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Monday, February 10, 2014

Some misunderstandings

Another post about how wrong the UN was in its criticisms of the Vatican ... Is the Vatican Violating Children’s Rights?. I think the criticisms of the UN in this and other articles are built upon some unrecognized misunderstandings. Here's part of the post ...

[T]he [UN] committee also addressed subjects on which everyone does not agree. It suggested that the Vatican alter its positions on abortion, contraception, and homosexuality in order to meet its obligations under the Convention. For example, the committee stated that the prohibition of abortion “places obvious risks on the life and health of pregnant girls”and urged the Vatican to amend canon law to “identify circumstances under which access to abortion services can be permitted.” It expressed “serious concern” about the Vatican’s policy of “denying adolescents access to contraception.” The Vatican must put “adolescents’ best interests” ahead of other concerns, the committee said. And the committee expressed concern that the Holy See’s disapproval of homosexuality may lead to discrimination against LGBT children and the children of LGBT parents. It recommended that the Holy See amend canon law to recognize diverse family arrangements. ... [but] ... the recommendations obviously conflict with fundamental teachings of one of the world’s great religions.

I assume that when the post states "one of the world’s great religions" it is referring to Christianity. The misunderstanding made in this and other articles is in the belief that the Vatican's stance on contraception, abortion, and gay rights is based on some universal and "fundamental" Christian understanding. The fact is, not all Christian denominations hold the Vatican's views .... for example, the Episcopal Church is supportive of gay rights, the Presbyterian Church leaves the decision about abortion and its morality up to the conscience of the individual, and the UCC is fine with contraception (Pew Forum)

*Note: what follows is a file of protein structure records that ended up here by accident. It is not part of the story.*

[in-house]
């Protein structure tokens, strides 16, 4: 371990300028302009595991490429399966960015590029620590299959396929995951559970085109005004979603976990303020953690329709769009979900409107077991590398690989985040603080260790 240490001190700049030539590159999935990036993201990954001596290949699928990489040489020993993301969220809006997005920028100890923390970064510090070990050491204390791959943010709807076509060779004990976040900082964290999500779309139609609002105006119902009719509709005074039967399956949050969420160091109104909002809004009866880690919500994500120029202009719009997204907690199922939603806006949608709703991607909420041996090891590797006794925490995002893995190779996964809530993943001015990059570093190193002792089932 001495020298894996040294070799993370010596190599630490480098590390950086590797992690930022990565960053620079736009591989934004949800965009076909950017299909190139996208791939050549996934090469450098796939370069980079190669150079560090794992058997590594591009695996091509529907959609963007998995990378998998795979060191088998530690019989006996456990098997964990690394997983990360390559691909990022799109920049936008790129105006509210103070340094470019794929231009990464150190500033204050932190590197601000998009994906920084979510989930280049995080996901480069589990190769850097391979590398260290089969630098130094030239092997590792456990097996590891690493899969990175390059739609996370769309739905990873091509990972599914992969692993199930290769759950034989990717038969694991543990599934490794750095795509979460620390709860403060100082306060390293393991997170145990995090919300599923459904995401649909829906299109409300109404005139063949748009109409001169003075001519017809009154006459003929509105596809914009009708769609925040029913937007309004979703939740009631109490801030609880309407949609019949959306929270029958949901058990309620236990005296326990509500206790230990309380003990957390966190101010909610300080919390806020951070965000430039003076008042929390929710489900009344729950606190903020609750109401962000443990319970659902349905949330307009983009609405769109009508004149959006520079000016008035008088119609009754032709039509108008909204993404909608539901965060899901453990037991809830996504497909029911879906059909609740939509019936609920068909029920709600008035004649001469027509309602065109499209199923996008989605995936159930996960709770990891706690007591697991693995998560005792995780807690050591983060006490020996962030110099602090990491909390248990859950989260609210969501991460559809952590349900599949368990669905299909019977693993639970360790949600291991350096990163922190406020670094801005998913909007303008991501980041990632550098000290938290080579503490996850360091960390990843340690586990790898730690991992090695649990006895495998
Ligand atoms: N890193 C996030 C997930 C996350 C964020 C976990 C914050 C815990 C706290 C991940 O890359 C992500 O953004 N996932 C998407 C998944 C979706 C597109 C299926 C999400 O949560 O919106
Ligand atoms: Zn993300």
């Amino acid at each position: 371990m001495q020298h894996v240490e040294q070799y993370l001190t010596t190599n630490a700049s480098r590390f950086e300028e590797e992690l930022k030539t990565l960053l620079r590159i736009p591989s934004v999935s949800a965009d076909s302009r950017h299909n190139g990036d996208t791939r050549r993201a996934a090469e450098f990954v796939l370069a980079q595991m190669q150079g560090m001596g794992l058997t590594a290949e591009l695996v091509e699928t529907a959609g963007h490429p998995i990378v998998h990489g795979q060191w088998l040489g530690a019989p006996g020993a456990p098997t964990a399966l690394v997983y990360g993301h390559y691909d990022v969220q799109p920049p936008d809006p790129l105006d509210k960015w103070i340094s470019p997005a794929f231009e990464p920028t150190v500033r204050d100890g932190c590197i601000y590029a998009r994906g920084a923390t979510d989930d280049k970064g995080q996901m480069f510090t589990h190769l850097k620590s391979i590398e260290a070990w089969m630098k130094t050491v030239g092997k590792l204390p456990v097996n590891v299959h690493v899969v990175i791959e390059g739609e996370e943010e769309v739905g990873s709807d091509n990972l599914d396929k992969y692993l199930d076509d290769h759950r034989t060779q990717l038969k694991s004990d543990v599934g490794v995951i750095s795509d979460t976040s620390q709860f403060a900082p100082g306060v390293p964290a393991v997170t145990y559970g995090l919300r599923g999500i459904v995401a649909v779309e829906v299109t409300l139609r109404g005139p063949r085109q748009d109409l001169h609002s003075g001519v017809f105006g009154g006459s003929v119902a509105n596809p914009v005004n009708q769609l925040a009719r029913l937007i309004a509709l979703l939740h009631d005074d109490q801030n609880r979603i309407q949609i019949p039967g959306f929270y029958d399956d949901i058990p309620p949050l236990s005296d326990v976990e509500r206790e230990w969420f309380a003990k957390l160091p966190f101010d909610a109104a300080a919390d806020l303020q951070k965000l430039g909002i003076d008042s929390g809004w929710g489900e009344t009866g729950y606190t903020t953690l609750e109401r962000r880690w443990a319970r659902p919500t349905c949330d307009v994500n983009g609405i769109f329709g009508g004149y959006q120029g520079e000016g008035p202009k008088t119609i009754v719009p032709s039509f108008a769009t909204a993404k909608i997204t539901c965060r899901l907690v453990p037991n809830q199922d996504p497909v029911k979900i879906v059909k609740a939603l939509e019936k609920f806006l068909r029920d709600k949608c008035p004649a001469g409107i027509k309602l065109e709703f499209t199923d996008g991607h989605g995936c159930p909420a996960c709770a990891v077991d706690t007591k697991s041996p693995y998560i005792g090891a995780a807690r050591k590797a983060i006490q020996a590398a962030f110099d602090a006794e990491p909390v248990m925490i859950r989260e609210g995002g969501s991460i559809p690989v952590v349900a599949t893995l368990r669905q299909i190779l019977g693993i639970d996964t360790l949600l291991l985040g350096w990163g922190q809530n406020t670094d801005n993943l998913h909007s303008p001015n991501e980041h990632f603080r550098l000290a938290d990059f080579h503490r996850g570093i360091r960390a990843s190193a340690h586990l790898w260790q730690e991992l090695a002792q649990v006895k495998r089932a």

Not even all Catholics agree with the Vatican's stance on these issues, and in fact a large number appear to believe the opposite .... Pope Francis faces church divided over doctrine, global poll of Catholics finds ... Synod on family surveys: German, Swiss Catholics reject teachings on marriage, sexuality

Also, a lot of the outrage I've seen directed at the UN's criticism seems to be over the idea of "religious liberty" being violated .... the thought that the Catholic Church is being told it cannot teach what it believes. I don't think this is exactly what the UN meant. I think the UN would grant the Church the right to believe and teach what it wants, but the Church goes far beyond that .... the Church runs human trafficking charities with government grants but doesn't want to give victims access to contraception ... the Church works with AIDs patients in Africa but doesn't allow the use of condoms ... the Church runs hospitals around the world that provide OB/GYN care but will not make some decisions necessary to save women's lives.

Pius IX once said "The state must recognize [the Catholic Church] as supreme and submit to its influence. . . . The power of the state must be at its disposal and all who do not conform to its requirements must be compelled or punished. . . . Freedom of conscience and cult is madness." (link). It was against this mindset that John Courtney Murray SJ worked so hard for *true* religious liberty.

I think what bothers the Vatican so much about the UN's recommendations is not that they are a threat to fundamental Christian beliefs or a threat to religious liberty, but instead something else ... a threat to what has been up to now the Vatican's complete lack of accountability.

2 Comments:

Anonymous Richard said...

...and she's back:)

8:42 AM  
Blogger crystal said...

But maybe not with all my marbles? ;)

11:52 AM  

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